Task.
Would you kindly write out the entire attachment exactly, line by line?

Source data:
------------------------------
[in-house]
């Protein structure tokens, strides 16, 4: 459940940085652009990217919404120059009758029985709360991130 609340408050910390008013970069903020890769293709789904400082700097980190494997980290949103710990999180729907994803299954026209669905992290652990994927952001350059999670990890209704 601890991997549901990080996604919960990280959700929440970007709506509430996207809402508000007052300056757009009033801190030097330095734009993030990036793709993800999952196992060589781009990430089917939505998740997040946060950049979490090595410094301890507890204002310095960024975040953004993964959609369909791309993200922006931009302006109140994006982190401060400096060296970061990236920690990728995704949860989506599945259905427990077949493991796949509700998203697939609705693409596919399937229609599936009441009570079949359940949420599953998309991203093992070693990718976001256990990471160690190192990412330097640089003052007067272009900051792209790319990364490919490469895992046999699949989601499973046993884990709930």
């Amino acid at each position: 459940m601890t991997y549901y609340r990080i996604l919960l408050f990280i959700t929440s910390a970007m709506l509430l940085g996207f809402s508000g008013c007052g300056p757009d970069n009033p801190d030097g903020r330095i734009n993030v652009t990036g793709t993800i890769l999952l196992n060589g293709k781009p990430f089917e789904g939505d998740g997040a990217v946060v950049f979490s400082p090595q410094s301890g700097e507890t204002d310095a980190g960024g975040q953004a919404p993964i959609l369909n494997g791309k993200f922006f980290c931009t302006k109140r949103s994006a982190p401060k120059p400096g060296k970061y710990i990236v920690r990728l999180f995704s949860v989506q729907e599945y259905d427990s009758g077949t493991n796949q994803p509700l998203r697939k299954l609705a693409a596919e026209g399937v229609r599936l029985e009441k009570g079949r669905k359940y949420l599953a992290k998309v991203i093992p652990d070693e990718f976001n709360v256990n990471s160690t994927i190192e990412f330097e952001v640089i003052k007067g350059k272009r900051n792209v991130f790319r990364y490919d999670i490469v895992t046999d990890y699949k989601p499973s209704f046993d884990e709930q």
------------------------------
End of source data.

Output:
[in-house]
């Protein structure tokens, strides 16, 4: 459940940085652009990217919404120059009758029985709360991130 609340408050910390008013970069903020890769293709789904400082700097980190494997980290949103710990999180729907994803299954026209669905992290652990994927952001350059999670990890209704 601890991997549901990080996604919960990280959700929440970007709506509430996207809402508000007052300056757009009033801190030097330095734009993030990036793709993800999952196992060589781009990430089917939505998740997040946060950049979490090595410094301890507890204002310095960024975040953004993964959609369909791309993200922006931009302006109140994006982190401060400096060296970061990236920690990728995704949860989506599945259905427990077949493991796949509700998203697939609705693409596919399937229609599936009441009570079949359940949420599953998309991203093992070693990718976001256990990471160690190192990412330097640089003052007067272009900051792209790319990364490919490469895992046999699949989601499973046993884990709930």
């Amino acid at each position: 459940m601890t991997y549901y609340r990080i996604l919960l408050f990280i959700t929440s910390a970007m709506l509430l940085g996207f809402s508000g008013c007052g300056p757009d970069n009033p801190d030097g903020r330095i734009n993030v652009t990036g793709t993800i890769l999952l196992n060589g293709k781009p990430f089917e789904g939505d998740g997040a990217v946060v950049f979490s400082p090595q410094s301890g700097e507890t204002d310095a980190g960024g975040q953004a919404p993964i959609l369909n494997g791309k993200f922006f980290c931009t302006k109140r949103s994006a982190p401060k120059p400096g060296k970061y710990i990236v920690r990728l999180f995704s949860v989506q729907e599945y259905d427990s009758g077949t493991n796949q994803p509700l998203r697939k299954l609705a693409a596919e026209g399937v229609r599936l029985e009441k009570g079949r669905k359940y949420l599953a992290k998309v991203i093992p652990d070693e990718f976001n709360v256990n990471s160690t994927i190192e990412f330097e952001v640089i003052k007067g350059k272009r900051n792209v991130f790319r990364y490919d999670i490469v895992t046999d990890y699949k989601p499973s209704f046993d884990e709930q």